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Author Topic: 6 meter expectations  (Read 20384 times)
N7BAV
Member

Posts: 4




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« Reply #15 on: August 26, 2010, 01:40:54 PM »

Jason-  I also live in Oregon and know the challenges of 6 meters from the Northwest. Living in the Columbia River Gorge my antenna looks into mountains in three compass directions.  In a 4 year period (and no I am not retired) I have confirmed 49 states (still need Hawaii) on 6 meters running an Icom Pro 3 barefoot with a 3 element beam.  You have to be listening to 6 meters during the "E" seasons, the primary season just ended and generally runs May through August.  The ARRL has two VHF contests which are good times to turn on the rig and listen to 6 meters. In the NW if you don't have a rotator or tower just point a 3 element beam toward the east on a mast on the roof and you will be surprised what you can do during "E"s.  The fantastic Fathers Day opening this year even dropped some European stations into the NW and I was able to work four countries on CW during that opening.  On the tougher stuff like Alaska, Hawaii and foreign DX it really helps to know CW but for lower 48 stuff SSB will work fine. If you are not near your rig one of the best tools you have is the DX Sherlock website so you can check their maps periodically during "E"s to see when openings are occurring. The map will be pretty blank on 6 meters until the winter openings.  The NW is not the eastern seaboard and you are not going to work much European DX on 6 meters.  However, 6 meters can be a lot of fun and you will find me there when it is open. If not you might catch me on 80 meter CW some night. Good luck on 6 meters and do catch those VHF contests, you will rack up states in a hurry with a modest antenna.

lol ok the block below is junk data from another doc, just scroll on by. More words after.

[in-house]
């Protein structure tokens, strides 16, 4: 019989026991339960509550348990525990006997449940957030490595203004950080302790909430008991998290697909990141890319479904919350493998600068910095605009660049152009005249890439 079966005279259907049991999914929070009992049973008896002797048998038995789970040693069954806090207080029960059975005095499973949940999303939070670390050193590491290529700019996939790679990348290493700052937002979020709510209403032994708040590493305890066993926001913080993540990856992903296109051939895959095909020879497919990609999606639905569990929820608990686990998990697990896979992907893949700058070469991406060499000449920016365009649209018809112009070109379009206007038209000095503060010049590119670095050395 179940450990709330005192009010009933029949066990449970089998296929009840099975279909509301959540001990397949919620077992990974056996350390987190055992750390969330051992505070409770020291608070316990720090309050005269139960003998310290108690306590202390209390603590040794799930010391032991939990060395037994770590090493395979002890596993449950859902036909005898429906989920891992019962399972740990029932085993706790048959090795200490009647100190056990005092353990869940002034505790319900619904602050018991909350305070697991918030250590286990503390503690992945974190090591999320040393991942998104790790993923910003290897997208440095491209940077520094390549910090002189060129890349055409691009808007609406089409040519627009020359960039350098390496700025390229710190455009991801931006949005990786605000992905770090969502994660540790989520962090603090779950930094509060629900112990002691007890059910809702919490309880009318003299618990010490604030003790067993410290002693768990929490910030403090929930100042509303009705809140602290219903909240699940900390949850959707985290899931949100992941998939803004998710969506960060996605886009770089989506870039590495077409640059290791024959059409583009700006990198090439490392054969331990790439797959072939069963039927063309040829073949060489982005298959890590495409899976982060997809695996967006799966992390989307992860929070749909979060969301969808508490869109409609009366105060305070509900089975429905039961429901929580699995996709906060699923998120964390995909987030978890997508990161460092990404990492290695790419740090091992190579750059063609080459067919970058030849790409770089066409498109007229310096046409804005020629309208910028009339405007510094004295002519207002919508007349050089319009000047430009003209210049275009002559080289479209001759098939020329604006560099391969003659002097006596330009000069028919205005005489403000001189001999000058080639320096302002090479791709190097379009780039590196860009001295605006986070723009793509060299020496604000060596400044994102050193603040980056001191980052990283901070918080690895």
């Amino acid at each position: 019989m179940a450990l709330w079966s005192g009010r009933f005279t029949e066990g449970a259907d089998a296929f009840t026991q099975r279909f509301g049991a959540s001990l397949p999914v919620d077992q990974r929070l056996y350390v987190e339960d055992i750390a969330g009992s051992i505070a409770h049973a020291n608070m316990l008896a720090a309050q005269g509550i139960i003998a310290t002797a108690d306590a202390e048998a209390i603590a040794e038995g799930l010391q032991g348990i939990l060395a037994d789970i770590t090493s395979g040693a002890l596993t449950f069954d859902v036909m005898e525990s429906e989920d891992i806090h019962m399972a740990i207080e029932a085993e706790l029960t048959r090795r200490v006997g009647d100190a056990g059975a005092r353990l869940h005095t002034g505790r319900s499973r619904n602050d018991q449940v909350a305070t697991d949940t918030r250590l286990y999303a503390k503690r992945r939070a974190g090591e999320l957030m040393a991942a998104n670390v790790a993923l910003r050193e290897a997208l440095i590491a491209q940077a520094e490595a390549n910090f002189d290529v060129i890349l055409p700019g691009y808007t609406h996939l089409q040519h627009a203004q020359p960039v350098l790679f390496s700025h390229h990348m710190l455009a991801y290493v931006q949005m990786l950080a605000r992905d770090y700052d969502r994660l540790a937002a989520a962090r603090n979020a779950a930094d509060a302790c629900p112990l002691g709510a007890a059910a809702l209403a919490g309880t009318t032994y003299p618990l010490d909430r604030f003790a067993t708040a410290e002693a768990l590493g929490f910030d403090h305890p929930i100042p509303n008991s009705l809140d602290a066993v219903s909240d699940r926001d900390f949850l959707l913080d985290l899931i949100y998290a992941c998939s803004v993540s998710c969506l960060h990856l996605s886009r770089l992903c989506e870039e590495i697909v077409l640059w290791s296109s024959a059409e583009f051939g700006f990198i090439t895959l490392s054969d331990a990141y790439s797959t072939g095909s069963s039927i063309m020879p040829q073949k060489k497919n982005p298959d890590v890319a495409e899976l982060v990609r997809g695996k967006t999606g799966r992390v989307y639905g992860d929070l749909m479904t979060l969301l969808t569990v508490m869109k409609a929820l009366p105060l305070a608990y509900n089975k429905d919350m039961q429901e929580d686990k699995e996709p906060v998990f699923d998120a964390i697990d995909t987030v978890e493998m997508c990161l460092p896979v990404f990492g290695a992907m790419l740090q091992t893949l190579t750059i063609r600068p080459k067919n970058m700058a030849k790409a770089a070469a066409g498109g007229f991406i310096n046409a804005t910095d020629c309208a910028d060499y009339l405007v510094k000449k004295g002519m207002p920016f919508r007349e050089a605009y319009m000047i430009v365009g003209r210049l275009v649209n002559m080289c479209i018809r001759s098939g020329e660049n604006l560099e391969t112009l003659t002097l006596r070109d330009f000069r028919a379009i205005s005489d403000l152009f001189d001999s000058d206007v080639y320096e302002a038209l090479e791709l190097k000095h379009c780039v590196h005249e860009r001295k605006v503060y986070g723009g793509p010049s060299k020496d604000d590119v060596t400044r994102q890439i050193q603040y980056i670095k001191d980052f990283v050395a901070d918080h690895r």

Ed  N7BAV
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RAINS
Member

Posts: 20




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« Reply #16 on: August 27, 2010, 10:18:06 PM »

I live 30 miles south east of Eugene in the mountains. I am closed in on 3 sides myself. Luckily I am near quite a few repeaters. I never thought i could get out on 2m simplex ever.  However I recently got a 7.8dbi 2-meter vertical now I can get over a 3k ft ridge from my location in the bottom of a valley. With a good antenna you will be very surprised at what your signal will do! With your high winds I think you should try a 4element 2m/70cm yagi beam antenna. You might be able to bounce some RF into a repeater from your house. You will need to play around with direction and Azimuth quite  a bit to get things right. Don't give up on 2m I bet you can get out with a good antenna. Keep us all posted!


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KD8NGE
Member

Posts: 37




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« Reply #17 on: October 01, 2010, 06:35:45 AM »

I'm not the brightest bulb in the chandelier, so this is offered only as an idea.
NVIS?
More wind resistance, simple construction, should saturate the distance you mention.
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AA4PB
Member

Posts: 14385




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« Reply #18 on: October 01, 2010, 06:48:58 AM »

NVIS on 6M? An NVIS signal would punch right through the ionosphere. Good for communications with other worlds, but not family and friends hear on Earth Roll Eyes
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Bob  AA4PB
Garrisonville, VA
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